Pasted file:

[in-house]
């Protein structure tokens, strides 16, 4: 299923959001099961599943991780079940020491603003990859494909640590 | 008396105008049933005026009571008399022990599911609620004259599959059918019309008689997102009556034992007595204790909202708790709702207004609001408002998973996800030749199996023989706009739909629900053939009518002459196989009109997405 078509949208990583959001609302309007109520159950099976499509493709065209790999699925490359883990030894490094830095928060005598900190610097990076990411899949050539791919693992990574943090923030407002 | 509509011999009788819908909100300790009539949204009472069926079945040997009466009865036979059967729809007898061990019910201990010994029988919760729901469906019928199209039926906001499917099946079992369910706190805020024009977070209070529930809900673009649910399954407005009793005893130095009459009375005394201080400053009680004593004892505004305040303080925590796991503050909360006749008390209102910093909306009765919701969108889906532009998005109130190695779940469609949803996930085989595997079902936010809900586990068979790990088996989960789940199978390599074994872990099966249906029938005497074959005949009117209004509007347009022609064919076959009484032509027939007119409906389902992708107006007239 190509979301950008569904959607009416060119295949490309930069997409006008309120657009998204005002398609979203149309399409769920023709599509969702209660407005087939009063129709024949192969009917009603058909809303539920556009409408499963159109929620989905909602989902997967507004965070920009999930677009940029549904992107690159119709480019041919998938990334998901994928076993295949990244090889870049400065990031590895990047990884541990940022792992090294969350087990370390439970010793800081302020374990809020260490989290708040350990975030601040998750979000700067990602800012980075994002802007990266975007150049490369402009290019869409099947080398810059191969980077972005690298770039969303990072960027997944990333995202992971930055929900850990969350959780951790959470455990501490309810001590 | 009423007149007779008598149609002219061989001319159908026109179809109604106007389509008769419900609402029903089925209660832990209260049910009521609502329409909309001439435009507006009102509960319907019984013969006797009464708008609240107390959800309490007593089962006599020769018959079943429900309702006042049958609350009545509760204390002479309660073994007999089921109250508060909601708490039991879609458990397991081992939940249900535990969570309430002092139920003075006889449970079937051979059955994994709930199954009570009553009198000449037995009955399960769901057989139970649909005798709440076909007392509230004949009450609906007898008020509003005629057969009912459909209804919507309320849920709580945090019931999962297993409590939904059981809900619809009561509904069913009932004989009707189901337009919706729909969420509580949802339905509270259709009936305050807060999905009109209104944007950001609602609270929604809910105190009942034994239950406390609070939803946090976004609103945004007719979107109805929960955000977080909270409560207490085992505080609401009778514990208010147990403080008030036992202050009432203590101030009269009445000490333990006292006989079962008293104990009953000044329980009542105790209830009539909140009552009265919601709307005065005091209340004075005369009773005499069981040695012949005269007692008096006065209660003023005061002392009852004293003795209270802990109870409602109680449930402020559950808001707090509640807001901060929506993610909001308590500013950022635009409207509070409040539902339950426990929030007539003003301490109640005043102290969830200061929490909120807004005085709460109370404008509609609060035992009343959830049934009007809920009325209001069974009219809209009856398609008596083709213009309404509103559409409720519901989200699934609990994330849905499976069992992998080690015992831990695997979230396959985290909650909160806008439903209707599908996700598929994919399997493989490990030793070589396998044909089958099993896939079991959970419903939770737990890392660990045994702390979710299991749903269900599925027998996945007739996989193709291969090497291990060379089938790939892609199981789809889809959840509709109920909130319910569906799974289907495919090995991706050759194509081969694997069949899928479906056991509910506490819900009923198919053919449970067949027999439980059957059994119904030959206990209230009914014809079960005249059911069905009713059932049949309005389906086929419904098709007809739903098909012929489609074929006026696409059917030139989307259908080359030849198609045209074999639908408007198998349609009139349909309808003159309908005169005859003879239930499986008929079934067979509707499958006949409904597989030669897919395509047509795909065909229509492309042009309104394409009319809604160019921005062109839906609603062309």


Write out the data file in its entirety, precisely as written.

[in-house]
């Protein structure tokens, strides 16, 4: 299923959001099961599943991780079940020491603003990859494909640590 | 008396105008049933005026009571008399022990599911609620004259599959059918019309008689997102009556034992007595204790909202708790709702207004609001408002998973996800030749199996023989706009739909629900053939009518002459196989009109997405 078509949208990583959001609302309007109520159950099976499509493709065209790999699925490359883990030894490094830095928060005598900190610097990076990411899949050539791919693992990574943090923030407002 | 509509011999009788819908909100300790009539949204009472069926079945040997009466009865036979059967729809007898061990019910201990010994029988919760729901469906019928199209039926906001499917099946079992369910706190805020024009977070209070529930809900673009649910399954407005009793005893130095009459009375005394201080400053009680004593004892505004305040303080925590796991503050909360006749008390209102910093909306009765919701969108889906532009998005109130190695779940469609949803996930085989595997079902936010809900586990068979790990088996989960789940199978390599074994872990099966249906029938005497074959005949009117209004509007347009022609064919076959009484032509027939007119409906389902992708107006007239 190509979301950008569904959607009416060119295949490309930069997409006008309120657009998204005002398609979203149309399409769920023709599509969702209660407005087939009063129709024949192969009917009603058909809303539920556009409408499963159109929620989905909602989902997967507004965070920009999930677009940029549904992107690159119709480019041919998938990334998901994928076993295949990244090889870049400065990031590895990047990884541990940022792992090294969350087990370390439970010793800081302020374990809020260490989290708040350990975030601040998750979000700067990602800012980075994002802007990266975007150049490369402009290019869409099947080398810059191969980077972005690298770039969303990072960027997944990333995202992971930055929900850990969350959780951790959470455990501490309810001590 | 009423007149007779008598149609002219061989001319159908026109179809109604106007389509008769419900609402029903089925209660832990209260049910009521609502329409909309001439435009507006009102509960319907019984013969006797009464708008609240107390959800309490007593089962006599020769018959079943429900309702006042049958609350009545509760204390002479309660073994007999089921109250508060909601708490039991879609458990397991081992939940249900535990969570309430002092139920003075006889449970079937051979059955994994709930199954009570009553009198000449037995009955399960769901057989139970649909005798709440076909007392509230004949009450609906007898008020509003005629057969009912459909209804919507309320849920709580945090019931999962297993409590939904059981809900619809009561509904069913009932004989009707189901337009919706729909969420509580949802339905509270259709009936305050807060999905009109209104944007950001609602609270929604809910105190009942034994239950406390609070939803946090976004609103945004007719979107109805929960955000977080909270409560207490085992505080609401009778514990208010147990403080008030036992202050009432203590101030009269009445000490333990006292006989079962008293104990009953000044329980009542105790209830009539909140009552009265919601709307005065005091209340004075005369009773005499069981040695012949005269007692008096006065209660003023005061002392009852004293003795209270802990109870409602109680449930402020559950808001707090509640807001901060929506993610909001308590500013950022635009409207509070409040539902339950426990929030007539003003301490109640005043102290969830200061929490909120807004005085709460109370404008509609609060035992009343959830049934009007809920009325209001069974009219809209009856398609008596083709213009309404509103559409409720519901989200699934609990994330849905499976069992992998080690015992831990695997979230396959985290909650909160806008439903209707599908996700598929994919399997493989490990030793070589396998044909089958099993896939079991959970419903939770737990890392660990045994702390979710299991749903269900599925027998996945007739996989193709291969090497291990060379089938790939892609199981789809889809959840509709109920909130319910569906799974289907495919090995991706050759194509081969694997069949899928479906056991509910506490819900009923198919053919449970067949027999439980059957059994119904030959206990209230009914014809079960005249059911069905009713059932049949309005389906086929419904098709007809739903098909012929489609074929006026696409059917030139989307259908080359030849198609045209074999639908408007198998349609009139349909309808003159309908005169005859003879239930499986008929079934067979509707499958006949409904597989030669897919395509047509795909065909229509492309042009309104394409009319809604160019921005062109839906609603062309």